An online domain-independent competitive gaming system, called JOYCE, was devised to engage students in drill-and-practice exercises. In this paper, theories underpinning the system design are explained. As in the system students are allowed to compete with others in a face-to-face situation, and in network situations where an opponent's identify is revealed or concealed, a preliminary study was conducted to examine students' preferences towards different competition modes and satisfaction towards the learning experience. Results supported JOYCE'S incorporation into the learning process and the design and development of the system. Based on the obtained data it was suggested that to increase its intrinsic value and to lessen the negative emotional states which is more easily exhibited in a face-to-face competition situation anonymity is a promising feature to be included in a competitive learning system. Furthermore, various competition modes should be built into e-learning environments to satisfy peoples' different learning mode preferences.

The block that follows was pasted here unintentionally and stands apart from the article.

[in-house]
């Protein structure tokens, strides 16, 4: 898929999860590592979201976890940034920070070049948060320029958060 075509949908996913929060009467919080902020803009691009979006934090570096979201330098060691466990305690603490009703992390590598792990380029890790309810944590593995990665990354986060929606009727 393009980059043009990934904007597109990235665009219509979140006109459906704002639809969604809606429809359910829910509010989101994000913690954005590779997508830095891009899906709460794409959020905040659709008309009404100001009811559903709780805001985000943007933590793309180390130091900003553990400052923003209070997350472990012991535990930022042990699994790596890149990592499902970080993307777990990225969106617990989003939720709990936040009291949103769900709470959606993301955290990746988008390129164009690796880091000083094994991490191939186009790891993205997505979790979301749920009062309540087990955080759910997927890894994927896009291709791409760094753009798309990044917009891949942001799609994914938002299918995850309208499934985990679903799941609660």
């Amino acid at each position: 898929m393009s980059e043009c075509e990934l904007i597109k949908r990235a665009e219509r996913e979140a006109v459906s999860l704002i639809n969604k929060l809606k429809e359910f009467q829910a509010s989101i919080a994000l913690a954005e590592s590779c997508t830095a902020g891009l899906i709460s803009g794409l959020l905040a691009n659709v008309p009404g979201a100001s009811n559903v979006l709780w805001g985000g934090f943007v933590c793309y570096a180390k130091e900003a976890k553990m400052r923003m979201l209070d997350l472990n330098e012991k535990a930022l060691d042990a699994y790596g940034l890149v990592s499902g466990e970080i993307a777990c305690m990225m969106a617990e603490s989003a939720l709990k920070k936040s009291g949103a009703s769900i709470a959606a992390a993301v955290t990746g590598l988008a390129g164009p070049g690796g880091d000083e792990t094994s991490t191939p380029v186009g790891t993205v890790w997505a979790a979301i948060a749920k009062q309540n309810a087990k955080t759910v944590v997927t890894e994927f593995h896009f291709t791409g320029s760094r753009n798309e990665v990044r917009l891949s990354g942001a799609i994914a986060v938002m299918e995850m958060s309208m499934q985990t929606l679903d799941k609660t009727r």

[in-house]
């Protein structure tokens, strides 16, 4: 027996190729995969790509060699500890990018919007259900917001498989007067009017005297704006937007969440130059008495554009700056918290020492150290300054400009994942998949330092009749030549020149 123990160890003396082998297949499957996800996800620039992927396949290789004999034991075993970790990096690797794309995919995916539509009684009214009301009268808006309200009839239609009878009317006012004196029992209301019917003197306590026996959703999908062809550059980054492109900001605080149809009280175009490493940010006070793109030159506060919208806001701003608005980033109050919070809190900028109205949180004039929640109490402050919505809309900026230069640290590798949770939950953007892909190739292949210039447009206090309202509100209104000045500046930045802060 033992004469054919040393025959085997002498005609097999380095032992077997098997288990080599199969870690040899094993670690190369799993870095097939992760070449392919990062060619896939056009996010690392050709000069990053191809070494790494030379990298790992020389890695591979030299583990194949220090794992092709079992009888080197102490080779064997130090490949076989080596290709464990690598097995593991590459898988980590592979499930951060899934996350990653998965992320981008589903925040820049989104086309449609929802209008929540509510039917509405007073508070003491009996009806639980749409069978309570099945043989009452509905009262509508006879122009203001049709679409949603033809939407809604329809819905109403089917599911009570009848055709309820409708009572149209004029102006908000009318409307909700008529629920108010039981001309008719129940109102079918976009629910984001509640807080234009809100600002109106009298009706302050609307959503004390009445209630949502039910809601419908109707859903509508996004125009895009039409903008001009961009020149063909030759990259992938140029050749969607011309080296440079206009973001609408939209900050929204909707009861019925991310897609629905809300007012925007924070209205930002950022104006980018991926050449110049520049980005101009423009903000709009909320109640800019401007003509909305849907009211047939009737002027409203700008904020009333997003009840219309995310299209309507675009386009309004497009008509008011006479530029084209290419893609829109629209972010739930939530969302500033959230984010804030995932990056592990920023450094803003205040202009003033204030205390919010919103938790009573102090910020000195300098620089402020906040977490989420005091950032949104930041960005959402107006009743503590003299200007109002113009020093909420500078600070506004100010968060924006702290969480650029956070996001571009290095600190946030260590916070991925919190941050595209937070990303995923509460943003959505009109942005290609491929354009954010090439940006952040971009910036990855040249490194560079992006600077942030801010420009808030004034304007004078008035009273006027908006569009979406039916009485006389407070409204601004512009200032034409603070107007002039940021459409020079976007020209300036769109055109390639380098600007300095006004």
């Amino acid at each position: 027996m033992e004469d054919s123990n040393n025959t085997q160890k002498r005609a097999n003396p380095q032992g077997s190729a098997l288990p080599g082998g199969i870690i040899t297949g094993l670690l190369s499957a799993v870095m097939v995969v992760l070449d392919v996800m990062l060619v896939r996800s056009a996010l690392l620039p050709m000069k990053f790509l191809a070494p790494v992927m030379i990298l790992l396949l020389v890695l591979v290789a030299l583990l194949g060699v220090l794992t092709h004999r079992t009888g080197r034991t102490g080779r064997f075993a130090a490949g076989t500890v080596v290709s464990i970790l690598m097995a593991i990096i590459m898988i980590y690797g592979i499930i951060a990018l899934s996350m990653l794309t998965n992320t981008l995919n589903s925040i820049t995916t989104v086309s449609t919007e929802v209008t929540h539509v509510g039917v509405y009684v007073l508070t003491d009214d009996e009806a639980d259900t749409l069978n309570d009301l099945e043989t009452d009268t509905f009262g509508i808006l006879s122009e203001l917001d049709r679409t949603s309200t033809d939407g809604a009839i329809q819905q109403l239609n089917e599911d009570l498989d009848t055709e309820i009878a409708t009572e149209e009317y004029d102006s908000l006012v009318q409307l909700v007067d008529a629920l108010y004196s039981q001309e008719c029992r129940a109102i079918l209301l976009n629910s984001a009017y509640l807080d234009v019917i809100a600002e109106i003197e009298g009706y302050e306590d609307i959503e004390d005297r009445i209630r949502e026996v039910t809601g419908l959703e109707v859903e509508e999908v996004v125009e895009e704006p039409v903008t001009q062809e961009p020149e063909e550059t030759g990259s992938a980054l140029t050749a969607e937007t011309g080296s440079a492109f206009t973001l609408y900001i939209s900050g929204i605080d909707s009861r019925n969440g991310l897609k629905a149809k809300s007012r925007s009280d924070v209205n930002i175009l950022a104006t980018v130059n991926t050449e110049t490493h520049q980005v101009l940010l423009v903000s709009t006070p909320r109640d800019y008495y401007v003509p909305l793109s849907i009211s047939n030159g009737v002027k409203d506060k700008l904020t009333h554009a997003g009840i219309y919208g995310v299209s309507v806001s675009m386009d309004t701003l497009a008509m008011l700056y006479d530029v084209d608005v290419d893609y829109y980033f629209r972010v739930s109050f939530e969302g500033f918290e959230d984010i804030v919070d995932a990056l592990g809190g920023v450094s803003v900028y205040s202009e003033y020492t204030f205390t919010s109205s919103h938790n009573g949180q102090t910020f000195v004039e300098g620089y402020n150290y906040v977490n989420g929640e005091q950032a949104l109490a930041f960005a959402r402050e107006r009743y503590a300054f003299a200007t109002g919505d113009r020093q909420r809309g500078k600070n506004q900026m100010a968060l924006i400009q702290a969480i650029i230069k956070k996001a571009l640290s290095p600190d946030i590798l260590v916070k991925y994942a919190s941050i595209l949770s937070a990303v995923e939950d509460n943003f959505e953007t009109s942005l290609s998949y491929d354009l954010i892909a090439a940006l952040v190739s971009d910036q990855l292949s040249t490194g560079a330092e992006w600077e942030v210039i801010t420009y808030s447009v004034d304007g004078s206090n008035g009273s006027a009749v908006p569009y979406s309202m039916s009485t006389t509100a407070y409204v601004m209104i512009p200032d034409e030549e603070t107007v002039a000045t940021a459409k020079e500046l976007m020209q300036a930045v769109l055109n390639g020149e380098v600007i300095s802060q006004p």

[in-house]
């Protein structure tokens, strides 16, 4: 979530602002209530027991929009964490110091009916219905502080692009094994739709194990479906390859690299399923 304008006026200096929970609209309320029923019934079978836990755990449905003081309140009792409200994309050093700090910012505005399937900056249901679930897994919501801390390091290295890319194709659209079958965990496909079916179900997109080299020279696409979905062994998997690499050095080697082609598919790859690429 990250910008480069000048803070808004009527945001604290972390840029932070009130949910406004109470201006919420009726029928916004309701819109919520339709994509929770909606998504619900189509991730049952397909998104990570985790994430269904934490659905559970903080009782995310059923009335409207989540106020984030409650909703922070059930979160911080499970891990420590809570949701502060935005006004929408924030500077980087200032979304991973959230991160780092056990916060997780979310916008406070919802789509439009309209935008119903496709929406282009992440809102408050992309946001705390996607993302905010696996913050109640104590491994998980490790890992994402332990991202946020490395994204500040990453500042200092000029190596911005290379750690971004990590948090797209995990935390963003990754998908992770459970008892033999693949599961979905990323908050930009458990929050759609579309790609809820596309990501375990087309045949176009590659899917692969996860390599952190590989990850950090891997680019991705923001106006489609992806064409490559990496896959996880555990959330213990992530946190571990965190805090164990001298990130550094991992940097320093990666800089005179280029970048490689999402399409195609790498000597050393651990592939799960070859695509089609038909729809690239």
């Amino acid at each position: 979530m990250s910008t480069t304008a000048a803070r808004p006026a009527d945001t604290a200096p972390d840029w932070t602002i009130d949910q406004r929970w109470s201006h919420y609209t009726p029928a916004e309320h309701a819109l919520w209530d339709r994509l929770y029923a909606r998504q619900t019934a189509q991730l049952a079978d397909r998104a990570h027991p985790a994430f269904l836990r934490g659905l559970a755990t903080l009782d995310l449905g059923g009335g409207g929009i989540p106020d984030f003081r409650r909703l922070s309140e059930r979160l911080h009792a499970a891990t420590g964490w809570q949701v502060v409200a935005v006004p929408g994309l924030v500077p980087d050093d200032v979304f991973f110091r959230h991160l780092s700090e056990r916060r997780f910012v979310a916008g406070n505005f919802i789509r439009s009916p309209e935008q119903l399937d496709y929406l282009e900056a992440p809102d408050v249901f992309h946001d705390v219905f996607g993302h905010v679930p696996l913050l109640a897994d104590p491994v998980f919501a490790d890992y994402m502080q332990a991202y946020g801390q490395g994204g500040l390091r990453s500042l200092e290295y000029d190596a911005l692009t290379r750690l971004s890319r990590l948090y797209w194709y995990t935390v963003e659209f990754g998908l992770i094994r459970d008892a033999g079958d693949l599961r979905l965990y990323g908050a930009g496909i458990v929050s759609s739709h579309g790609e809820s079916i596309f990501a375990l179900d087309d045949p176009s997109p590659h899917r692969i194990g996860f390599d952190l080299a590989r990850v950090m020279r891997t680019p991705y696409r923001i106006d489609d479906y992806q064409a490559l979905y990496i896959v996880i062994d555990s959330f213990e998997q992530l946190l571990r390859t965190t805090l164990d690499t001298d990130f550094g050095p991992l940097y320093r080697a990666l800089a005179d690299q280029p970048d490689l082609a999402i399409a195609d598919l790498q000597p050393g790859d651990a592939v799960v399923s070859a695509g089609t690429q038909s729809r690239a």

Original languageEnglish
Pages (from-to)341-350
Number of pages10
JournalJournal of Computer Assisted Learning
Issue number3
StatePublished - 2002


  • Anonymity
  • Competition
  • Games
  • Networks
  • Questionairre
  • School
  • Secondary


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